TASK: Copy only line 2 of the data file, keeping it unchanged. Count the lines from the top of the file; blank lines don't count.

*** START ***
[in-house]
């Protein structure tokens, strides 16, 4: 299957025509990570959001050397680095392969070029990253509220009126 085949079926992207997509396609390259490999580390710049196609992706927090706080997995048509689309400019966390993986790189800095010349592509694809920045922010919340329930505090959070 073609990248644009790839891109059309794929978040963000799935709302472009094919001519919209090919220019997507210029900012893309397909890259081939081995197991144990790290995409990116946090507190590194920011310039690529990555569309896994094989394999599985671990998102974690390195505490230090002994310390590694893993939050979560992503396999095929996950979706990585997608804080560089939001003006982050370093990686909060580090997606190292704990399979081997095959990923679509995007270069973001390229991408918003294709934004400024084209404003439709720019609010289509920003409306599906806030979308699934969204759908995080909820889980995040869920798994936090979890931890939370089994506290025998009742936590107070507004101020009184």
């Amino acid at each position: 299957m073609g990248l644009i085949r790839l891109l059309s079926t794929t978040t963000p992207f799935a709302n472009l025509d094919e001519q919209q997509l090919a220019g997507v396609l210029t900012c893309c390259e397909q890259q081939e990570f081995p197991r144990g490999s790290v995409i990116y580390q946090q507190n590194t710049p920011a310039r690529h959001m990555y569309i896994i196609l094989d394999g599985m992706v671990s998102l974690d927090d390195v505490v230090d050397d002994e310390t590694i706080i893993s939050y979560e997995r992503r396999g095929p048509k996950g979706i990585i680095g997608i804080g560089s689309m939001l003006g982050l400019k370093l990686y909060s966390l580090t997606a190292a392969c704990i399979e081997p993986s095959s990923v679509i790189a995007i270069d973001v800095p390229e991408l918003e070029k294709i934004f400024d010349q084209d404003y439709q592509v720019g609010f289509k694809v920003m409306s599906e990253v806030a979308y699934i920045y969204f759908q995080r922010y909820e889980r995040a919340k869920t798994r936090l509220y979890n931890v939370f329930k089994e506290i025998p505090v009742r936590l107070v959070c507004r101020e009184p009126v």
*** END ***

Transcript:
């Protein structure tokens, strides 16, 4: 299957025509990570959001050397680095392969070029990253509220009126 085949079926992207997509396609390259490999580390710049196609992706927090706080997995048509689309400019966390993986790189800095010349592509694809920045922010919340329930505090959070 073609990248644009790839891109059309794929978040963000799935709302472009094919001519919209090919220019997507210029900012893309397909890259081939081995197991144990790290995409990116946090507190590194920011310039690529990555569309896994094989394999599985671990998102974690390195505490230090002994310390590694893993939050979560992503396999095929996950979706990585997608804080560089939001003006982050370093990686909060580090997606190292704990399979081997095959990923679509995007270069973001390229991408918003294709934004400024084209404003439709720019609010289509920003409306599906806030979308699934969204759908995080909820889980995040869920798994936090979890931890939370089994506290025998009742936590107070507004101020009184």